By Avery McGaha
Oxygen is one of beer’s many mortal enemies. If too much oxygen finds its way into a commercial brewing tank, a batch of that company’s signature craft ale – worth tens of thousands of dollars – could transform into a vat of disgusting, worthless slosh.
But as the craft industry grows, commercial brewers are finding that investing in science, and the staff and facilities to conduct careful monitoring and research, can prevent many subtle and expensive mistakes.
The fight against these costly errors has driven Avery Brewing Co., a Boulder-based brewery in operation for over twenty years, to embark on a $27 million project to build a much larger facility. Located just west of Gunbarrel, the new 95,922-square-foot facility will provide twice the production capacity of the current space, as well as corporate offices and a restaurant.
But the most important change for customers is one they can’t see: The facility will expand Avery’s ability to control quality. That’s because making good-tasting beer, and making it consistently, requires a sophisticated suite of tests and controls. And that means a lot of space for scientists, instruments, and incubators.
Sara Ferber, a quality control chemist for Avery Brewing, said the new space highlights the importance of chemistry and biology in the brewing process.
“I think it surprises people that we have as many scientists as we do,” she said.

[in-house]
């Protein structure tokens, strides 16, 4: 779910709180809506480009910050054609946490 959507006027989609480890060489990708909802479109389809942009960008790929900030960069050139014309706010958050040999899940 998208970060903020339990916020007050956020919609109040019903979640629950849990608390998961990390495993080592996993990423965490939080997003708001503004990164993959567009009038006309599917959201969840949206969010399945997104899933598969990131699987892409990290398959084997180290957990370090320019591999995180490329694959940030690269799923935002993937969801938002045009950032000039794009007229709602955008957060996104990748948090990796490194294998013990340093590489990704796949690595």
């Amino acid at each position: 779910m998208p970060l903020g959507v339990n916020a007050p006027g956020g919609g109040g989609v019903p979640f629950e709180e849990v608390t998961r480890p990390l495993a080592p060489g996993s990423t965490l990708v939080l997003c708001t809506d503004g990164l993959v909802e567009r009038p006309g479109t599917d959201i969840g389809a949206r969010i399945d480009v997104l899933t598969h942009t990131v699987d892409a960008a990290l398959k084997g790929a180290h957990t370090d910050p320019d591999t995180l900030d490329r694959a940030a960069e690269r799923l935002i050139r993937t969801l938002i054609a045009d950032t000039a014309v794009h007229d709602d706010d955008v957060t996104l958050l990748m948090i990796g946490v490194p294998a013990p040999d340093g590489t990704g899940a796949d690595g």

That includes five full-time scientists, experts in microbiology, molecular biology, and chemistry. And right now, those scientists have little more than a closet from which to work.
Their lab is about the size of a college dorm room, and packed with similar biological contaminants. In this tiny room, thankfully encased by windows, high lab tables surround the perimeter. That cuts the room’s walkable space nearly in half.
On the far wall is a bright red incubator – plastered with hilarious, cut-out caricatures of colleagues, reassembled with painter’s tape – that helps yeast samples grow. The other walls are covered in laptops, centrifuges, flasks and tubes. Some instruments are stacked on top of chemistry textbooks, others stuffed beneath fume hoods. Moving around in this space is impossible without scraping off sticky-notes, filled with equations and coffee stains.
One does get the sense that the scientists still manage to have fun. Many of the cluttered instruments have names, spread lovingly on each with a label maker. One of the most valuable tools is what they call “Contamatron,” which detects even the smallest presence of ATP, the energy source molecule present in every living cell.
Swipe a sample from inside a freshly cleaned brewing tank, and the brewers will know if there are still harmful bacteria living in it. If so, they’ll clean the tank until they cannot detect a single contaminant. That knowledge puts brewers at ease.
“It helps them sleep at night,” Ferber said.
In addition to lab space, the new facility will also house a pasteurizer, a machine designed to kill bacteria in the finished product. Ferber said that will be crucial to preventing the wrong strain of yeast from floating around in the air out of one beer – a sour beer, for example, which employs a special kind of yeast – and contaminating another.
That’s an easy mistake to make, if you’re not careful. But with the new space, Ferber and her colleagues will have the resources to be more careful, and consistent, than ever.
“We’re probably going to make better beer,” she said. “And we’re okay with that.”